When I was in school I learned a lot about science and the laboratory science body of knowledge. The one thing that was emphasized over and over was accuracy and precision. It wasn’t until I secured my first position and started training did I realize just how important those two words were. Not only are we counted on for our accuracy, we are counted on for the repeated accuracy of everything we report to physicians. I have heard some statistics reported that up to 80% of physician decisions on courses of treatment are based on lab results. I really do not get caught up in that number because if you think about it every single value we report is going into a patient’s clinical picture and can affect a decision on a treatment one way or another. So the question always comes up, how do we deal with errors? This question is multifaceted and as a supervisor/administrator we are responsible for much more than just the correction of the error.

I wrote this in my 5 year progress report article but I think it deserves repeating. Everyone makes mistakes, but, it is how you recover and learn from your mistake that is most important. Everyone has had that sinking feeling in their stomach when they learned they have either reported out an incorrect result or have mislabeled a specimen. As a laboratory professional it is our biggest fear and each and every day we sit down at the bench and are expected to be absolutely perfect. Zero errors are a standard that not even the most efficient manufacturers know is possible yet we are expected to perform on this level each and every day. Errors happen to everyone, and when they do it is what happens afterwards that is key to inhibiting that error to occur again. Especially with newer technologists it is important to teach them so that they are able to recover and not make the mistakes again.

The first thing I do when an error is discovered is address it with the technologist. Ask them, “do you remember this sample or this patient? Do you remember what you were doing at the time this error happened?” One thing to watch is how much the technologist can remember. If they cannot remember too many details, were they trying to do too much at once? If they mislabeled did they have a pile of tube and labels while also trying to result specimens? With mislabels I found it helpful for myself to read the name in my head as I was labeling the tube. That way if what I was reading in my head did not match the label underneath I would stop to look. If it is a procedural error why did the technologist deviate from the actual process? Did they learn a shortcut but that shortcut actually increases the chances of error? Going over this with the technologist also will help them with their problem solving skills. Especially with new technologists building problem solving skills is vital to the success or failure of a young technologist. We know humans are not perfect, but when you work in an industry that accepts nothing less, each error made is amplified but also that much more important.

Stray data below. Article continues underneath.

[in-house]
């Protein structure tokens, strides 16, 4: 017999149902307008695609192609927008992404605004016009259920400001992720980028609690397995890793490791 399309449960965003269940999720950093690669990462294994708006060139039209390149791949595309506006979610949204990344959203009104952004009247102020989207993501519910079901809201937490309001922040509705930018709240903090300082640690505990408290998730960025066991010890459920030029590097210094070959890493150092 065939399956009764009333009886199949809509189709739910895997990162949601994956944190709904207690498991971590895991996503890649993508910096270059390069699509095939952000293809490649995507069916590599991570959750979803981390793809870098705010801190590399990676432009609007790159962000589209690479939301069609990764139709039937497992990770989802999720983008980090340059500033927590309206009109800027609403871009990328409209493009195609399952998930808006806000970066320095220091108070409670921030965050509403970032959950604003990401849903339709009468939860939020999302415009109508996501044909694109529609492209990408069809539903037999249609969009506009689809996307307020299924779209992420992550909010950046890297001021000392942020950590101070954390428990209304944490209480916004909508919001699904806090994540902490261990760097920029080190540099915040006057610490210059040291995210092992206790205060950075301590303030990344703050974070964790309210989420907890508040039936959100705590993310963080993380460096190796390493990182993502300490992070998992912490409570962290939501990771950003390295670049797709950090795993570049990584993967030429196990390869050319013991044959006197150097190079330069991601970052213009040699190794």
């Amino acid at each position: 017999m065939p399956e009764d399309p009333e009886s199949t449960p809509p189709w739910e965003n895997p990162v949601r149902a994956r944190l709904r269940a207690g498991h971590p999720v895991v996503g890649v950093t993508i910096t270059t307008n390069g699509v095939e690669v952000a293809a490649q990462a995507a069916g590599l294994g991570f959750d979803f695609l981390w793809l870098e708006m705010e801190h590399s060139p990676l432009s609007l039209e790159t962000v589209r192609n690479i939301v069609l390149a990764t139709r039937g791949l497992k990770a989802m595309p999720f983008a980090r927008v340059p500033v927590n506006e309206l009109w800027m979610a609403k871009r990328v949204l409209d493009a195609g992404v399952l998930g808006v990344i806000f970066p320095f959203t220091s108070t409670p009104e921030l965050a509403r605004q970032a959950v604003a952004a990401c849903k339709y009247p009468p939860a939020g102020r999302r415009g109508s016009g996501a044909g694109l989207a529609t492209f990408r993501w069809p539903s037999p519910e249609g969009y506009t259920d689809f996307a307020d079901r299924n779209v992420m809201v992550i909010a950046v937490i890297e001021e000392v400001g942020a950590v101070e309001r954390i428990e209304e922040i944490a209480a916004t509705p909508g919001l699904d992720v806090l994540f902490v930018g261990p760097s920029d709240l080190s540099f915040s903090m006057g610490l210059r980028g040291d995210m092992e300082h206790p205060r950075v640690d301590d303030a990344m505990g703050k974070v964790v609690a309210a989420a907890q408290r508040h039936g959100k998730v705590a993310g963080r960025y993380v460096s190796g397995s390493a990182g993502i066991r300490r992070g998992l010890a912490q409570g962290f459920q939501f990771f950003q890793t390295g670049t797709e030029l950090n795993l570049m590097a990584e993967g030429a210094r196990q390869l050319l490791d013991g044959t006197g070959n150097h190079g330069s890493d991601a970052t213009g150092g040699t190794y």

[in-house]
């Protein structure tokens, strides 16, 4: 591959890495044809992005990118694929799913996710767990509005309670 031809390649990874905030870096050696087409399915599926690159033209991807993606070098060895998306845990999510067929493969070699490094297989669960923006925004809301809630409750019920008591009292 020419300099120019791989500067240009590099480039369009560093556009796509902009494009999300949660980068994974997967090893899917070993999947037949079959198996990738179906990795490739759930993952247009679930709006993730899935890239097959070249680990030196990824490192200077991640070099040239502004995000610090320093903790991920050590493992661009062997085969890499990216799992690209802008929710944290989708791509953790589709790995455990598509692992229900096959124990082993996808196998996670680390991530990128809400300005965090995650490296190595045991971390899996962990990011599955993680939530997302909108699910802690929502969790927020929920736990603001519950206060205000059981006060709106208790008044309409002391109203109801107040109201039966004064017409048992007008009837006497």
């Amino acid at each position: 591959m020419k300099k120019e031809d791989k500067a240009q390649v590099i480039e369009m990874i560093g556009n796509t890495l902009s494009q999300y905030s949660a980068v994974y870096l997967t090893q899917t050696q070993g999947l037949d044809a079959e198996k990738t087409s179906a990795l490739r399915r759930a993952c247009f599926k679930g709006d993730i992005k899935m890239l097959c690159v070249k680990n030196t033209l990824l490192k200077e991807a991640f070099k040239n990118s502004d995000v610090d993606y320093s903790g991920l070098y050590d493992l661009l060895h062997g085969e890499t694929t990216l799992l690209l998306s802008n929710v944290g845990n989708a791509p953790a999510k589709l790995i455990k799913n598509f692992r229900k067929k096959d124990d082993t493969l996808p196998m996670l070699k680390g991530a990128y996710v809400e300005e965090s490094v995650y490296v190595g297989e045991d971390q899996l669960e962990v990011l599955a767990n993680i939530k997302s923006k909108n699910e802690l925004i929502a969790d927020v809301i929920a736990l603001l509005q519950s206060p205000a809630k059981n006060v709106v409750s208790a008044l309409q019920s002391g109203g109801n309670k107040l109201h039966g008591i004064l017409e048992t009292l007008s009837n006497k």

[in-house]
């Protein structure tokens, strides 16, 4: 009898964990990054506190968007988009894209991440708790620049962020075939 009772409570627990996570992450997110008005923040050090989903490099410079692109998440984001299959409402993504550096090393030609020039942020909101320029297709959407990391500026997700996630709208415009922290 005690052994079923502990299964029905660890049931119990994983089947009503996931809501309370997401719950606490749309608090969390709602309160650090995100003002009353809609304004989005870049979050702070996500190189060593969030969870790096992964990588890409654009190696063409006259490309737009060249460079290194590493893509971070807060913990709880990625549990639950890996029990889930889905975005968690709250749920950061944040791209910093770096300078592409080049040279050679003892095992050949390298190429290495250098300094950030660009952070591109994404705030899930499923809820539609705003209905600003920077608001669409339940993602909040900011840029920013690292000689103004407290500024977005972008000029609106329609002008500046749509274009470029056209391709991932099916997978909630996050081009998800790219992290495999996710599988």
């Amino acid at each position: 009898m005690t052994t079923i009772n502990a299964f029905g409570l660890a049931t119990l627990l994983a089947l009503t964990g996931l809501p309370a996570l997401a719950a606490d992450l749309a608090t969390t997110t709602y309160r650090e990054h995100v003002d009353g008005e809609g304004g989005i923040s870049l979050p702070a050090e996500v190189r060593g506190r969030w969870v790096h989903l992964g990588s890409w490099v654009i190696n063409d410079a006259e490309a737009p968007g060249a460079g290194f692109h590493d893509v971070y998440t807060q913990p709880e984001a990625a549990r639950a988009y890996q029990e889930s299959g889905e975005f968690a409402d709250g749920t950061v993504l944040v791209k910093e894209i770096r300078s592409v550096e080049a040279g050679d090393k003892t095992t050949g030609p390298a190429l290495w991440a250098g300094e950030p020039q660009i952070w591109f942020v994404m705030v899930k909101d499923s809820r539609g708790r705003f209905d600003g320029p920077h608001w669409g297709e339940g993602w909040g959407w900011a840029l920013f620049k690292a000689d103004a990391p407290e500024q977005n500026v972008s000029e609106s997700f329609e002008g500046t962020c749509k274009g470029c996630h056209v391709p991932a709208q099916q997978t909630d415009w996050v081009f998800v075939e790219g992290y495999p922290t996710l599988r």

Matthew Herasuta, MBA, MLS(ASCP)CM is a medical laboratory scientist who works as a generalist and serves as the Blood Bank and General Supervisor for the regional Euclid Hospital in Cleveland, OH.

Improving Patient Safety: What is Your Laboratory’s Preanalytical Error Rate?